I’ve had a few questions coming in the last four days, so I figured I’d handle them here all at once. I have also been reading a couple of interesting articles so I’m sharing those too. Questions two and three were from the same person.
- What is your favorite of Odin’s heiti? – J.
J, that is a hard question. I probably resonate the most devotionally with Odin as Gangleri or Runatyr but it really varies depending on where I’m at devotionally at any given time. Eventually, I want to explore Him through the lens of as many of His by-names as possible devotionally. Each one is a mystery and each heiti an opportunity to get to know Him better, to go deeper into devotion, and more importantly to push oneself outside of one’s comfort zone in devotion. Right now, with Oski’s day just past, I realized that while I’ve honored Him as Oski before, I don’t think I’ve written any prayers to Him in that capacity. I was shocked! Lol. So, that’s the heiti I’m most focused on but is it a “favorite?” I would say no, which is not to say that I have any personal issues honoring Him that way, it’s just not the primary way that I’ve encountered Him in my devotions and I tend to only address Him in this way in December. Mostly, there are so many heiti from which to choose that I find it really hard to say, “this one is a favorite.” There’s also liking a by-name and connecting most strongly with Him through that by-name. Those two aren’t always the same thing. So, it’s complicated.
In the New Year, I plan to start my series here discussing Odin’s various heiti. Many of you had great suggestions for which heiti to examine first when I first mentioned this a month or so ago, and I’m looking forward to delving in. I didn’t want y’all to think I’d forgotten!
2. How do you justify being folkish? Why do you support the AFA?
(I’ll leave this and question three anonymous)
I’m not folkish and I don’t support the AFA. I’ve never been a member and I have significant problems theologically with their positions. They are however, entitled to have those positions just as I am entitled to disagree with them. That is their first amendment rights granted to them by our Constitution. I can disagree with them and they with me, but I won’t abridge their right to practice as they wish. I’ll simply not engage with them or join their organization. I will vote with my feet!
Here’s where I stand. I believe that anyone of any race or ethnicity can practice any tradition including mine and I would not allow discrimination against anyone in any of the religious spaces that are mine to tend, whether that discrimination is based on ethnicity, language, gender, sexuality, or any other personal characteristic. My job as a priest is to nurture devotion and faith, to teach the tradition, the right relationships between people and their Gods, ancestors, and other Holy Powers, and to work to the best of my ability to serve my Gods well.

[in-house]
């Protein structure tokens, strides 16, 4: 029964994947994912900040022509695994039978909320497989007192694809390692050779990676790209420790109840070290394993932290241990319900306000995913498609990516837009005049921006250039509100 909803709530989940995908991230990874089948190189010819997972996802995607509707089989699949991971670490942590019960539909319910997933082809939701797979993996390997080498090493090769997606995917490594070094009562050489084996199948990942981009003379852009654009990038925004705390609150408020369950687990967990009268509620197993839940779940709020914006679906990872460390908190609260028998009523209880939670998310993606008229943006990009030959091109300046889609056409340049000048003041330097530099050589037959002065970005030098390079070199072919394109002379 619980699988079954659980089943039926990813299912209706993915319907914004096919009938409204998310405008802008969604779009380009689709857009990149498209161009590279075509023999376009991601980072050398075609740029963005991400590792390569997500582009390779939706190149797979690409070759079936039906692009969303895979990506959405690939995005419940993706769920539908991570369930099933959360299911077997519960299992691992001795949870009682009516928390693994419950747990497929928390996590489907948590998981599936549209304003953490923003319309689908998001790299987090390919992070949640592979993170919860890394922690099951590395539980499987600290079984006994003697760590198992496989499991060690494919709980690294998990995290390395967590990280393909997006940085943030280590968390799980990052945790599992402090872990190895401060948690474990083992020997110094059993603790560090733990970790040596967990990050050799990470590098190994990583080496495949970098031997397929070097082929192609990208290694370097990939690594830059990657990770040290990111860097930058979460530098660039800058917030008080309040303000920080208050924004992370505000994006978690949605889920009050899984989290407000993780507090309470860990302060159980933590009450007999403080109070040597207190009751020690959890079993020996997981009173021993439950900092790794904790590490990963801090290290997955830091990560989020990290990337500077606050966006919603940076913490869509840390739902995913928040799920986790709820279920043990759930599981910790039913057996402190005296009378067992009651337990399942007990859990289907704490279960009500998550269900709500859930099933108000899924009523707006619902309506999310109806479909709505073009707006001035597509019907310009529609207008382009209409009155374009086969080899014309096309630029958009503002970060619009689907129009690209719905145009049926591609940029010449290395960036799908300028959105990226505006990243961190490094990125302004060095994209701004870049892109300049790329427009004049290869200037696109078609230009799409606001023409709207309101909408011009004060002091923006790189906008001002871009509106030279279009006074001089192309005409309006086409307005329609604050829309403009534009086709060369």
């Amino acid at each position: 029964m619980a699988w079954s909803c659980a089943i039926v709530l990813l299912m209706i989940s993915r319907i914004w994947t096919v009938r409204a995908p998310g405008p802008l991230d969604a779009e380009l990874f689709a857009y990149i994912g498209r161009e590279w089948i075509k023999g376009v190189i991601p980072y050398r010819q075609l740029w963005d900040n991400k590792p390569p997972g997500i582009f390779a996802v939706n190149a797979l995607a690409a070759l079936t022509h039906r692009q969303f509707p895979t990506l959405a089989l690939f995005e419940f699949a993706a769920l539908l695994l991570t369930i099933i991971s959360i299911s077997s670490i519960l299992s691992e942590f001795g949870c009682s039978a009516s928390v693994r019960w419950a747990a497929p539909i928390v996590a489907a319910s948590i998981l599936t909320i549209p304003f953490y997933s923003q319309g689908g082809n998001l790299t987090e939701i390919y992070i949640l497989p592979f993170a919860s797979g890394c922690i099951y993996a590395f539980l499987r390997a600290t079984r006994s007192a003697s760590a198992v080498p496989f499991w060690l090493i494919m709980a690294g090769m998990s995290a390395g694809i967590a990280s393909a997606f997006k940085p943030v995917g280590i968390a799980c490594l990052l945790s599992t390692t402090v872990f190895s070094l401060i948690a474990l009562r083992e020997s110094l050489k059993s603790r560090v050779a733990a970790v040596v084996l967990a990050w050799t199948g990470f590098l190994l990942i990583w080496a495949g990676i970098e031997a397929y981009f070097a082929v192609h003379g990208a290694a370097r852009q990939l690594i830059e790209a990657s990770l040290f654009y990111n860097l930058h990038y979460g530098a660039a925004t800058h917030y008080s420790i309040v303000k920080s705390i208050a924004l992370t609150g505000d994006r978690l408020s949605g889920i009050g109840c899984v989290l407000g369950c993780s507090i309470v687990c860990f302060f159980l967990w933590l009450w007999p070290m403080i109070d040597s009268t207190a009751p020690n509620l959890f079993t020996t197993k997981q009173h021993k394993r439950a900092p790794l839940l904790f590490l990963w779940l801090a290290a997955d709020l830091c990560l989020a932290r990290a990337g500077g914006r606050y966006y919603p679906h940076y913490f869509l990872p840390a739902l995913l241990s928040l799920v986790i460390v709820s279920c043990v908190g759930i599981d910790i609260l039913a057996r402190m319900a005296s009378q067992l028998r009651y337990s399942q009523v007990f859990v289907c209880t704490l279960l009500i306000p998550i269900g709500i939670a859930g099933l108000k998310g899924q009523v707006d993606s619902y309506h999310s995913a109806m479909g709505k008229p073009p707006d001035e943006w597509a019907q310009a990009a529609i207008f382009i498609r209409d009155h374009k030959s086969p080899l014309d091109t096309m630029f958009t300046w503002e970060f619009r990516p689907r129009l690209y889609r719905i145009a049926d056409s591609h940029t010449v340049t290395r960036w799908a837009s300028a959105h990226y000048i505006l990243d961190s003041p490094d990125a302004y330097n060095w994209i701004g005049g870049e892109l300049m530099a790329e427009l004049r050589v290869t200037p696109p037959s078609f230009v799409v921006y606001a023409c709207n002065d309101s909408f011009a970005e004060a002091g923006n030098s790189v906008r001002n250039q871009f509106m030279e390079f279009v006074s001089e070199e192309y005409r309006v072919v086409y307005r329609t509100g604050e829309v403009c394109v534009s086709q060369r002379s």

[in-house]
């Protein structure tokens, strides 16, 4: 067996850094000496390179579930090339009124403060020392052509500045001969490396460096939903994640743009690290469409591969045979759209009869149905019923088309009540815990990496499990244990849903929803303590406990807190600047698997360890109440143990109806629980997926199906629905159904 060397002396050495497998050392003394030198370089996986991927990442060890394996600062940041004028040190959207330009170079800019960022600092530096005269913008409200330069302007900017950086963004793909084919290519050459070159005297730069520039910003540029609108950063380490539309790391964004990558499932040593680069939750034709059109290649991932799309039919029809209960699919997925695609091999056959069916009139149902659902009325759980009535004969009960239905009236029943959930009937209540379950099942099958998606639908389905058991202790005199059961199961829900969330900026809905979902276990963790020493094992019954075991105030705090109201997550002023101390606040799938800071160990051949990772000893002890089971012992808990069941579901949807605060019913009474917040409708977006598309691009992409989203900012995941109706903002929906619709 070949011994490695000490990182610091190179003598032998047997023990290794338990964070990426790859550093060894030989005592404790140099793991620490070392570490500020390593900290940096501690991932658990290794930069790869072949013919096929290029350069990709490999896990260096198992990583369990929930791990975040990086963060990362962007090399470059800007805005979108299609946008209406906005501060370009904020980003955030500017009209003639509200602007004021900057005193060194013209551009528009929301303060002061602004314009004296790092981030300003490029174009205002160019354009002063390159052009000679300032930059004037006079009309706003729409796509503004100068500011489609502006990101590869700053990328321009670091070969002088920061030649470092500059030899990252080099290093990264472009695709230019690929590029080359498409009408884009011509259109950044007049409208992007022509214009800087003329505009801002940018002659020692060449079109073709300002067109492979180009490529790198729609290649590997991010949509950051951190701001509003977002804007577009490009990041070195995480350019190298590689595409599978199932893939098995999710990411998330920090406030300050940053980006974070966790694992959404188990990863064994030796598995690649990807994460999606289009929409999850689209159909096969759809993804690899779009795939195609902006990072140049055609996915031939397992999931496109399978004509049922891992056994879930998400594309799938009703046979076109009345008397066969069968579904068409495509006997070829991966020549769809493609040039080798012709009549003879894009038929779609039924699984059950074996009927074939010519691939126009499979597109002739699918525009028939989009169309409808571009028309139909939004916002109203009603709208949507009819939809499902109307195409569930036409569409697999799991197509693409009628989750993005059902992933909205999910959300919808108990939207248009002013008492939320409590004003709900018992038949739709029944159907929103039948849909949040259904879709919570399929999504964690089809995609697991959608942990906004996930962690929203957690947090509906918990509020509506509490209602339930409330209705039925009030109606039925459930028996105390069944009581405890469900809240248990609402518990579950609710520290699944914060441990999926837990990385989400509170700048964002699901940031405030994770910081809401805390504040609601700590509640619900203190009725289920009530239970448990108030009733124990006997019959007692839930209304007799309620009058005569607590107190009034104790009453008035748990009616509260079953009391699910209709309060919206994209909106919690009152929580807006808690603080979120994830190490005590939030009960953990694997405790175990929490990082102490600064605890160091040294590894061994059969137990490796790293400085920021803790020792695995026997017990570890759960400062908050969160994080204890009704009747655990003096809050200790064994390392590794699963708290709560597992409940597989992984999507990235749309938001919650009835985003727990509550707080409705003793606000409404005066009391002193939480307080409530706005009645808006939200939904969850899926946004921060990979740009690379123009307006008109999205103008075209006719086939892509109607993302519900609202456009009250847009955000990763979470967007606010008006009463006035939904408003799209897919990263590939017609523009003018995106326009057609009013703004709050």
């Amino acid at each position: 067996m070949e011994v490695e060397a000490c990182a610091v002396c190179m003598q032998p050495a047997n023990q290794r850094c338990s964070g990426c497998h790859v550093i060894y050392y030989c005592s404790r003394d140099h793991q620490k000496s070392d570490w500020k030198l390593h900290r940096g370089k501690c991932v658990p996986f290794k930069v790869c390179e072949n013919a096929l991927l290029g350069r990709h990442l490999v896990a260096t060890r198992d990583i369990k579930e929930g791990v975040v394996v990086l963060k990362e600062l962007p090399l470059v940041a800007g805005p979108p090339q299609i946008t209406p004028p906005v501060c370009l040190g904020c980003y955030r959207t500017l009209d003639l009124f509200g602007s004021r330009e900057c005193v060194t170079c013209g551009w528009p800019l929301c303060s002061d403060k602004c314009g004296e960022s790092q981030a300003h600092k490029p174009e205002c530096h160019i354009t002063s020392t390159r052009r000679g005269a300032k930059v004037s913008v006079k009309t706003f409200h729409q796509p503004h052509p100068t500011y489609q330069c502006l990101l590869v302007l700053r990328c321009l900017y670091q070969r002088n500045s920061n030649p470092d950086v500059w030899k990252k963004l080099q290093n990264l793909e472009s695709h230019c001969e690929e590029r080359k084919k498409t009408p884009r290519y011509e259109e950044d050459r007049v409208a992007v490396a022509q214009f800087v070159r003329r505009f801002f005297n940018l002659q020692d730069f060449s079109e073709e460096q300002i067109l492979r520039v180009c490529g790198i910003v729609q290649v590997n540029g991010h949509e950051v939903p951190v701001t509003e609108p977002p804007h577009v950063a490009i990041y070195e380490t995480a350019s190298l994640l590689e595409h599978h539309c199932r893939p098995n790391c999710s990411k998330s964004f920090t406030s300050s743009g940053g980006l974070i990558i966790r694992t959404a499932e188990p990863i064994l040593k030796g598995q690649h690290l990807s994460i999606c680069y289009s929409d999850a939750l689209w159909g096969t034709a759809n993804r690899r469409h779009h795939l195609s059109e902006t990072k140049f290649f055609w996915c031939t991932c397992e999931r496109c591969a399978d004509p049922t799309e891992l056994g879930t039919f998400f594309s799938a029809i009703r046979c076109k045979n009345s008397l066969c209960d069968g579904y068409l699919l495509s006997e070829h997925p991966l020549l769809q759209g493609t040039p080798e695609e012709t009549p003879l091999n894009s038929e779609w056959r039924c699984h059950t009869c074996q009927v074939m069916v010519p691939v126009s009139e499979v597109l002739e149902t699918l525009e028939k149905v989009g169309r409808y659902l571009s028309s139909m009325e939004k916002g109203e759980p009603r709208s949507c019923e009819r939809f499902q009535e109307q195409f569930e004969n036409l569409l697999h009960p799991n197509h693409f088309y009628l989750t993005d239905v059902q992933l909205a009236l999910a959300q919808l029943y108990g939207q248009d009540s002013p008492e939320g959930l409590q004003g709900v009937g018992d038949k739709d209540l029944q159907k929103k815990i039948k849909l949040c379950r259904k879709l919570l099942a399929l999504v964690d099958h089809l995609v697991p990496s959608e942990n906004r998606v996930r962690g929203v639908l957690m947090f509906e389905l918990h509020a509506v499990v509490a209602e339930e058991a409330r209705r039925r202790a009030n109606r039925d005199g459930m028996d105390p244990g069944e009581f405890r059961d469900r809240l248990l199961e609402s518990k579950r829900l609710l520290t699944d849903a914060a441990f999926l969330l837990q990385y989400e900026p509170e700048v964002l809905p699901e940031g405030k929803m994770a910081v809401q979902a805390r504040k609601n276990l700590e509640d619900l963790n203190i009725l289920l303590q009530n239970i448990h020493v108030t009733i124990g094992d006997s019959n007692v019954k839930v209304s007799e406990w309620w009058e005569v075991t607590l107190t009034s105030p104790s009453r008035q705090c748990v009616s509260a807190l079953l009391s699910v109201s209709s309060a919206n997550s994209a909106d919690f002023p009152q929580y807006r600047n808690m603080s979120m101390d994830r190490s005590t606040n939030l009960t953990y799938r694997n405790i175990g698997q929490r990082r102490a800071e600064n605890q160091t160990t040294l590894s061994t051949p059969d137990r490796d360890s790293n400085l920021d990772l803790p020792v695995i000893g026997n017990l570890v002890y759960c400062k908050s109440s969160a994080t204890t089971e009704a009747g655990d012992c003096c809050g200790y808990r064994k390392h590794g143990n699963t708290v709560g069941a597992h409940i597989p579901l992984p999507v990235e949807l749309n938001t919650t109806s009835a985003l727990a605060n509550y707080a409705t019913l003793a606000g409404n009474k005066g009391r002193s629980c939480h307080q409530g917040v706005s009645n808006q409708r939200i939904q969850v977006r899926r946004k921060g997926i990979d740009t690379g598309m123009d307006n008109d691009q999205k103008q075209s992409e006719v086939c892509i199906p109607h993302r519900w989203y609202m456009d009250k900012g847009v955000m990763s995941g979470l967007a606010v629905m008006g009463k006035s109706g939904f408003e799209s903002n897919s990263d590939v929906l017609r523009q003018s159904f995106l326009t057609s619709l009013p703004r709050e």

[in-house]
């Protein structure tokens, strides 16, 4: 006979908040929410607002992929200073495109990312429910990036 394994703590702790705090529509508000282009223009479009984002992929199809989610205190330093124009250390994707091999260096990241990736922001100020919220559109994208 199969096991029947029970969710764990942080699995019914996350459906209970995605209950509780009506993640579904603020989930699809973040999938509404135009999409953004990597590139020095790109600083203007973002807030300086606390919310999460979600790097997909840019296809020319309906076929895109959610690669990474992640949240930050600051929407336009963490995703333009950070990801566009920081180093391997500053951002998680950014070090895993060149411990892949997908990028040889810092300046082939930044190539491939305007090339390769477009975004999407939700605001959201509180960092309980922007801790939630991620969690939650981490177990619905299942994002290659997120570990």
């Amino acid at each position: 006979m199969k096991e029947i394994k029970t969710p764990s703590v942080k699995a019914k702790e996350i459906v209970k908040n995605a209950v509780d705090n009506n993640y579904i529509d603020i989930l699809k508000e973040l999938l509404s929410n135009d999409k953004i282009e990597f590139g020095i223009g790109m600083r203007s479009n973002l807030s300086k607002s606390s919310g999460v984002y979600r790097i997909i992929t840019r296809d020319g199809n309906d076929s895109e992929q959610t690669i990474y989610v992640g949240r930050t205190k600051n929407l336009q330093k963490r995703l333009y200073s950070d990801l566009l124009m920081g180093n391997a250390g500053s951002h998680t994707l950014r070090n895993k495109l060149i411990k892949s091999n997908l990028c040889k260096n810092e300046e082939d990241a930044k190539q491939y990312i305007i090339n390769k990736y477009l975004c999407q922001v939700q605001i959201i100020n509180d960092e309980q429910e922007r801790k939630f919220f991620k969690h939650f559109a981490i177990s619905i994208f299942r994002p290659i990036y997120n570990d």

Now ancestor veneration is an important part of my practice, of Heathenry, and of most polytheisms in general. We know that all those alive in the world today are here today because there is a line of ancestors who fought and struggled through hardships to keep living. We respect and love and venerate them for this and the sacrifices they have made. That doesn’t mean we don’t venerate or respect other dead, or that we think only ours should be venerated – everyone has ancestors. Honor them. It’s a simple equation. People call me folkish because I tell them not to forget those sacrifices and to respect their ancestors, remember them, learn from them. We all stand on the shoulders of our dead. Every last one of us.
3. What do you think about Hindutva?
(Several links that I won’t share here were included in this email, many of them accusing former acquaintances of mine of being fascists because they have in some way worked for organizations that have ties to Hindutva).
What I really think you’re asking, is what I think of Western polytheistic attempts to make alliances with Hinduism, and also, Western polytheistic attempts to visibly support larger, extant indigenous polytheisms.
I think for the most part, those attempts are foolish—until we build up our own communities how can we be a credible help to any other polytheistic tradition that is under attack or in danger? Yes, we should absolutely stay informed and speak out when we see other polytheistic and indigenous traditions under attack – especially when those traditions are under attack by monotheistic attempts at proselytizing and erasure. However, until we get our own house in order, we’re not useful to ourselves or anyone else.